Every time the minimum wage goes up, it prices some jobs out of the marketplace. Anyone – who usually fills those jobs that get eliminated? Low skill workers. The one’s who need jobs, any job, the worst. Instead of letting the market have the ability to set the worth of work, the government imposes a wage floor and essentially outlaws any wage below that floor.

Of course that doesn’t change the worth of the work to the potential employer. A $6 an hour job is still worth $6. Only a fool is going to pay $10.10 or $15 or whatever above that an hour. So the work goes undone and a person willing to do the work for that price goes unhired. Instead, other options and substitutes are considered, like automation or contracting it out overseas where labor costs are cheaper. Why do you think so much is “made in China?”

The do-gooders are our own worst enemies when it comes to this. Its all about them feeling good about helping the “little people”. They never look beyond that to the real consequences of their do-goodism. There are a couple of reasons they don’t: A) it is apparently beyond their understanding and B) it’s all about them feeling good about themselves, not what happens afterward.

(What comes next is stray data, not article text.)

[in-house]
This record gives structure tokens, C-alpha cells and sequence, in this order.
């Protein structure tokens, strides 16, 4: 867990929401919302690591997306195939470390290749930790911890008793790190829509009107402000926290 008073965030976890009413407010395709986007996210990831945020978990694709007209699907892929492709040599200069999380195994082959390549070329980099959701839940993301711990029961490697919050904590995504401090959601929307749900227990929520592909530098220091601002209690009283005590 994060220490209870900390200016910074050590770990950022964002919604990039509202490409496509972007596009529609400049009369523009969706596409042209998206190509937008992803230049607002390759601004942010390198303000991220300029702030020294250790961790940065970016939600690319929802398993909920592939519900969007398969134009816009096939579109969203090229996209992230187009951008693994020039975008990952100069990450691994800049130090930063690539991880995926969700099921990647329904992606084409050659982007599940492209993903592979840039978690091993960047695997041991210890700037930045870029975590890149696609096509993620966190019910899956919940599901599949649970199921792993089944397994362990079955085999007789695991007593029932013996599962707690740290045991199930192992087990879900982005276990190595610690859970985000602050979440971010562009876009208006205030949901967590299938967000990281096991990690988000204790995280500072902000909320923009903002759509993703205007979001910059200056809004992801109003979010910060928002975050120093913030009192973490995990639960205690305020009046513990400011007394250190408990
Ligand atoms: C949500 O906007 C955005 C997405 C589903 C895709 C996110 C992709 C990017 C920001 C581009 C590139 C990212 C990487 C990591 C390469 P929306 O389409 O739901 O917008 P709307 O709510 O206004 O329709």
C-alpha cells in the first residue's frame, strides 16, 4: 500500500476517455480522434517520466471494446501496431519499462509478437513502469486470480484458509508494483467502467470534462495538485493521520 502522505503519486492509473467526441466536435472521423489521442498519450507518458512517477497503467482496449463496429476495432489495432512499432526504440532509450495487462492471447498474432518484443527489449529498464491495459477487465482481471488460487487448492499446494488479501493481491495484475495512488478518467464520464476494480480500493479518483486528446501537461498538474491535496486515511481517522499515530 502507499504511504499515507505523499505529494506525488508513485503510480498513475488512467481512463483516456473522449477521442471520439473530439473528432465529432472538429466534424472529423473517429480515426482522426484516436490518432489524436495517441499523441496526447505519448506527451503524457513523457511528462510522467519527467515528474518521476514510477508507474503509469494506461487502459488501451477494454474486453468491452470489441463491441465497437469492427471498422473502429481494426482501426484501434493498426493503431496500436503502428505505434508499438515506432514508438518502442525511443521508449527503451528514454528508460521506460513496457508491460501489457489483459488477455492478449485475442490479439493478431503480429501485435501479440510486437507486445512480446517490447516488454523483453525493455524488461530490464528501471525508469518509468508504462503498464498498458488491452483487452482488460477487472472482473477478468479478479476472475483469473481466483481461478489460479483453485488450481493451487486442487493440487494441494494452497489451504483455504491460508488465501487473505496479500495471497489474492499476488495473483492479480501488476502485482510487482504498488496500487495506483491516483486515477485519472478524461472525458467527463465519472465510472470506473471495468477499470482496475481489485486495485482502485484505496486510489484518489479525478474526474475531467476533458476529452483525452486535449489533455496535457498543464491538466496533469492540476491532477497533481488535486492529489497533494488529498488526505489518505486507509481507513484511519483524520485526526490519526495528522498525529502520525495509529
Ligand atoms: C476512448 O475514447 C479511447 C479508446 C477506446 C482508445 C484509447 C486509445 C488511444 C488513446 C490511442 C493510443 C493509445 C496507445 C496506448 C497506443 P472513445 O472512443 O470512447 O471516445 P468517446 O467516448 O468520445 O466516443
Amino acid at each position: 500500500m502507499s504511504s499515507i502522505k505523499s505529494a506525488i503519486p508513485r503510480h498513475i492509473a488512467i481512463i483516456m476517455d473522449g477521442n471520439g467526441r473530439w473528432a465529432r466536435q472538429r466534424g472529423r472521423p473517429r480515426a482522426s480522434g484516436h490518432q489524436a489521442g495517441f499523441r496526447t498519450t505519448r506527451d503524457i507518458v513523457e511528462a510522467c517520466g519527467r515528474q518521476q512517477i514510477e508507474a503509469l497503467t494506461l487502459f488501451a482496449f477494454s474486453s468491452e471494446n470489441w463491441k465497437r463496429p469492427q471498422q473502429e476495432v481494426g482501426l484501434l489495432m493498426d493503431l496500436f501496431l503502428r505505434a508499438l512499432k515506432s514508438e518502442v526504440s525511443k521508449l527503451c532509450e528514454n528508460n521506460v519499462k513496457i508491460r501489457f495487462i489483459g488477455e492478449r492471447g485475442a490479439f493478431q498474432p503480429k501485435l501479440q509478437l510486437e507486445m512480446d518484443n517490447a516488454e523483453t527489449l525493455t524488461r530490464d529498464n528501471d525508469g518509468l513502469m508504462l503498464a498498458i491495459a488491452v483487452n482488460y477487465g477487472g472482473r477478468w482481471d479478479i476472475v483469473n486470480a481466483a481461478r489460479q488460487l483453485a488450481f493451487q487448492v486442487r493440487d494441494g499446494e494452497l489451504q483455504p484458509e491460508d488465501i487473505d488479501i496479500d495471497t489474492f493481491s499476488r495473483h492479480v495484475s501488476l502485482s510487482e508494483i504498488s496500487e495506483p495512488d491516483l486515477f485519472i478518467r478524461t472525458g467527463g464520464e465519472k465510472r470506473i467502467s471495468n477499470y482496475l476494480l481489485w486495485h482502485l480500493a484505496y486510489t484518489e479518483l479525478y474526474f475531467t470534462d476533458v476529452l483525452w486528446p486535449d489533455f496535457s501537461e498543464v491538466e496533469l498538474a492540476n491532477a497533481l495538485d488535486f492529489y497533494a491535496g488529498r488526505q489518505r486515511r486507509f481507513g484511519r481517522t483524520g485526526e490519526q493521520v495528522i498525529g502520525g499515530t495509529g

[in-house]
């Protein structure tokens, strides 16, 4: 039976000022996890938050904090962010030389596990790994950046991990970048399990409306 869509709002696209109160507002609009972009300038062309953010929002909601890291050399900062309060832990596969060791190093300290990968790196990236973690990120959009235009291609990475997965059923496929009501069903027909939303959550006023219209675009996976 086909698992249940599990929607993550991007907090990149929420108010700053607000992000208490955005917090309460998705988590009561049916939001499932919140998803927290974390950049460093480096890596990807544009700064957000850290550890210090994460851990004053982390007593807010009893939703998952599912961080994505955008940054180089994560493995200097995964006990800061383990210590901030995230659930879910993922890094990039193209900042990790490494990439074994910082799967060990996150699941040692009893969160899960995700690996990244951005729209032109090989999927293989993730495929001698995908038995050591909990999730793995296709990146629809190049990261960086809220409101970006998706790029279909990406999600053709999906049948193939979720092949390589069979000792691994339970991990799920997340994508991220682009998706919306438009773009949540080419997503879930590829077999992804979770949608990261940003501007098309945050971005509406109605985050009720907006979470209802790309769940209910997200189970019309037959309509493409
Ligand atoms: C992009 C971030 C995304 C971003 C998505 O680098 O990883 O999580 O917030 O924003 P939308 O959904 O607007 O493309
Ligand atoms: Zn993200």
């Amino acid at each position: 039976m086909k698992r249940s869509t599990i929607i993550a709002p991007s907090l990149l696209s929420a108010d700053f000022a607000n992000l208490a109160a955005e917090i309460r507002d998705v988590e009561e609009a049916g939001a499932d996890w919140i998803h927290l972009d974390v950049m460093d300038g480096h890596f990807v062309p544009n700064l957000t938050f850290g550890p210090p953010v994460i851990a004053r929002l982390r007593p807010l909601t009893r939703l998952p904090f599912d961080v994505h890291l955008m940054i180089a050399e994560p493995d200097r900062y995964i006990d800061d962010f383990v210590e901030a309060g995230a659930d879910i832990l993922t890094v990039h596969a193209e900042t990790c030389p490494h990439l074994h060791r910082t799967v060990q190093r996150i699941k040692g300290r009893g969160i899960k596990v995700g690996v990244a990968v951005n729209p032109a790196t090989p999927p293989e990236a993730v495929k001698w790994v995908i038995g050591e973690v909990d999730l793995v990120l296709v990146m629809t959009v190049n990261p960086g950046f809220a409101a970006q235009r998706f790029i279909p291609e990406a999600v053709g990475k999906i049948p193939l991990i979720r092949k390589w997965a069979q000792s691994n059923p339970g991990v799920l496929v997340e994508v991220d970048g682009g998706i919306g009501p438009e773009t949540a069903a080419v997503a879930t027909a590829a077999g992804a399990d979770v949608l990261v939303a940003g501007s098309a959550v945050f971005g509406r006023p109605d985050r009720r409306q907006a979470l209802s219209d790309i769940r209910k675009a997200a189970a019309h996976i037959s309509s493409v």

The “market” is stuck with the consequences.  And when it all goes tango uniform and what people like me predicted comes true, we’re treated to claims that the cause was “market failure” (btw, read this great rant on “market failure”).  That’s about the time you see people like Ms. LeGrand, the SEIU, Harry Reid and the usual suspects start talking about hiking the minimum wage again.

And the cycle repeats.

~McQ


Antarctic ice shelf “collapse” may have an effect on sea levels … in a 1,000 years